As microprocessors have grown in size and complexity, it’s become increasingly difficult to increase performance without skyrocketing power consumption and heat. Intel’s CPU clock speeds have remained mostly flat for years, while AMD’s FX-9590 and its R9 Nano GPU both illustrate dramatic power consumption differences as clock speeds change. One of the principle barriers to increasing CPU clocks is that it’s extremely difficult to move heat out of the chip. New research into microfluidic cooling could help solve this problem, at least in some cases.
Microfluidic cooling has existed for years; we covered IBM’s Aquasar cooling system back in 2012, which uses microfluidic channels — tiny microchannels etched into a metal block — to cool the SuperMUC supercomputer. Now, a new research paper on the topic has described a method of cooling modern FPGAs by etching cooling channels directly into the silicon itself. Previous systems, like Aquasar, still relied on a metal transfer plate between the coolant flow and the CPU itself.
Here’s why that’s so significant. Modern microprocessors generate tremendous amounts of heat, but they don’t generate it evenly across the entire die. If you’re performing floating-point calculations using AVX2, it’ll be the FPU that heats up. If you’re performing integer calculations, or thrashing the cache subsystems, it generates more heat in the ALUs and L2/L3 caches, respectively. This creates localized hot spots on the die, and CPUs aren’t very good at spreading that heat out across the entire surface area of the chip. This is why Intel specifies lower turbo clocks if you’re performing AVX2-heavy calculations.
By etching channels directly on top of a 28nm Altera FPGA, the research team was able to bring cooling much closer to the CPU cores and eliminate the intervening gap that makes water-cooling less effective then it would otherwise be. According to the Georgia Institute of Technology, the research team focused on 28nm Altera FPGAs. After removing their existing heatsink and thermal paste, the group etched 100 micron silicon cylinders into the die, creating cooling passages. The entire system was then sealed using silicon and connected to water tubes.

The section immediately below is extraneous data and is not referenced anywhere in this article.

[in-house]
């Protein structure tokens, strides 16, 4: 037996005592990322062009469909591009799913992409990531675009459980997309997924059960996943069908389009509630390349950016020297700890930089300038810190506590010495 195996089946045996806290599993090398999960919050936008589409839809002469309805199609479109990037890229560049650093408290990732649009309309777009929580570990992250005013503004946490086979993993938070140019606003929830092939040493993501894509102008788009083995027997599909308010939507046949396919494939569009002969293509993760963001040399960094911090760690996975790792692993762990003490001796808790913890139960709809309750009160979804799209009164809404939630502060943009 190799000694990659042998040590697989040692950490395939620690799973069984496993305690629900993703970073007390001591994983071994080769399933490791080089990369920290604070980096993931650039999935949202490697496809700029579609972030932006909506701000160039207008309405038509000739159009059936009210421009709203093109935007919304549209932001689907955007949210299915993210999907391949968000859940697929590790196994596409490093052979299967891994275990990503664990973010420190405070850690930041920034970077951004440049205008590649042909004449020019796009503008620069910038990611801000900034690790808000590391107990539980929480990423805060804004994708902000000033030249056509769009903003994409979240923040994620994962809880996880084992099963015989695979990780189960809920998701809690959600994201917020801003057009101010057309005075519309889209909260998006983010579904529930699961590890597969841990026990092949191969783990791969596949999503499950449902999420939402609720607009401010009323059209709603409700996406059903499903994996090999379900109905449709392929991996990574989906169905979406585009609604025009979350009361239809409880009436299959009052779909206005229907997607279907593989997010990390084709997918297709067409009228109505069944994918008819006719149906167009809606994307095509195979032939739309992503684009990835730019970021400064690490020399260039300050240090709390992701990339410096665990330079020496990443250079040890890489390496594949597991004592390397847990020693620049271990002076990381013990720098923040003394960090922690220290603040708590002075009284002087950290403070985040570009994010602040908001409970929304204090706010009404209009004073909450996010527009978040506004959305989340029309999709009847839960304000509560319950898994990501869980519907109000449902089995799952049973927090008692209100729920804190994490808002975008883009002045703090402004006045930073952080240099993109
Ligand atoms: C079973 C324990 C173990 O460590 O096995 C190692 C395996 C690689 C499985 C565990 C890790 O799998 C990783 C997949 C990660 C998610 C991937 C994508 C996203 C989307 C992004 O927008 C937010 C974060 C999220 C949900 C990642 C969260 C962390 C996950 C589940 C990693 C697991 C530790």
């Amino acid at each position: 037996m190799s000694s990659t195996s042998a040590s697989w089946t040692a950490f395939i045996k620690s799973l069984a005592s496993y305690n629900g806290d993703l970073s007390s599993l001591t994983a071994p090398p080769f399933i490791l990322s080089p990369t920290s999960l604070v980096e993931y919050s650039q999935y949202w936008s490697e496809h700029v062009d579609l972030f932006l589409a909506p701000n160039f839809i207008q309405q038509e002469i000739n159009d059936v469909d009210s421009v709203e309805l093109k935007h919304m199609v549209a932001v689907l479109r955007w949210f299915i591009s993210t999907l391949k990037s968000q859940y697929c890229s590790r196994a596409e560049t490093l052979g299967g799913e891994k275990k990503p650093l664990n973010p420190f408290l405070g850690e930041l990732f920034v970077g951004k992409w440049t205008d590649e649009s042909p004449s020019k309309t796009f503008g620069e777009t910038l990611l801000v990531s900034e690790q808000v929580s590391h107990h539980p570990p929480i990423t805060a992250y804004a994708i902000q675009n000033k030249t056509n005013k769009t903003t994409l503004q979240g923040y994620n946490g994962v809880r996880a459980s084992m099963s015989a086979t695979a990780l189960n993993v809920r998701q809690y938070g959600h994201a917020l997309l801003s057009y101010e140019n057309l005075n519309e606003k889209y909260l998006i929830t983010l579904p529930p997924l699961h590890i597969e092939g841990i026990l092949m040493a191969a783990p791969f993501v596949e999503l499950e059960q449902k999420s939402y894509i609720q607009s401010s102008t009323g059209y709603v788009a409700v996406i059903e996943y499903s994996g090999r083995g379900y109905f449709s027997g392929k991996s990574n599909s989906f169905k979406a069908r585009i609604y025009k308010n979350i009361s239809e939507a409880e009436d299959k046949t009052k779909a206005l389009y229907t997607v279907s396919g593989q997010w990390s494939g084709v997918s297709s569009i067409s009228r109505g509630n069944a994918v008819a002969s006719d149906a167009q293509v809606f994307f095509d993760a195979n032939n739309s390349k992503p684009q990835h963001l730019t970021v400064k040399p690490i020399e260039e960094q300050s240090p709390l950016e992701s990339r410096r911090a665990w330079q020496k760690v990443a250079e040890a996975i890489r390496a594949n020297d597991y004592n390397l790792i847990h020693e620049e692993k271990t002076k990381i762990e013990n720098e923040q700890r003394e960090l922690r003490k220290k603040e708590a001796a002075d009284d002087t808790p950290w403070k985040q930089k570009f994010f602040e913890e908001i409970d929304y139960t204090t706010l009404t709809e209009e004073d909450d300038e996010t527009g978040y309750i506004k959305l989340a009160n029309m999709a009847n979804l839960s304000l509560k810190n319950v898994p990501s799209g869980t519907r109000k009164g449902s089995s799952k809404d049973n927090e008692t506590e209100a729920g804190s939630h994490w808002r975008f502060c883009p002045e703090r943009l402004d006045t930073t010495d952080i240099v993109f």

“We believe we have eliminated one of the major barriers to building high-performance systems that are more compact and energy efficient,” said Muhannad Bakir, an associate professor and ON Semiconductor Junior Professor in the Georgia Tech School of Electrical and Computer Engineering. “We have eliminated the heat sink atop the silicon die by moving liquid cooling just a few hundred microns away from the transistors. We believe that reliably integrating microfluidic cooling directly on the silicon will be a disruptive technology for a new generation of electronics.”
Could such a system work for PCs?
The team claims that using these microfluidic channels with water at 20C cut the on-die temperature of their FPGA to just 24C, compared with 60C for an air-cooled design. That’s a significant achievement, particularly given the flow rate (147 milliliters per minute). Clearly this approach can yield huge dividends — but whether or not it could ever scale to consumer hardware is a very different question.
As the feature image shows, the connect points for the hardware look decidedly fragile and easily dislodged or broken. The amount of effort required to etch a design like this into an Intel or AMD CPU would be non-trivial, and the companies would have to completely change their approach to CPU heat shields and cooling technology. Still, technologies like this could find application in HPC clusters or any market where computing power is at an absolute premium. Removing that much additional heat from a CPU die would allow for substantially higher clocks, even with modern power consumption scaling.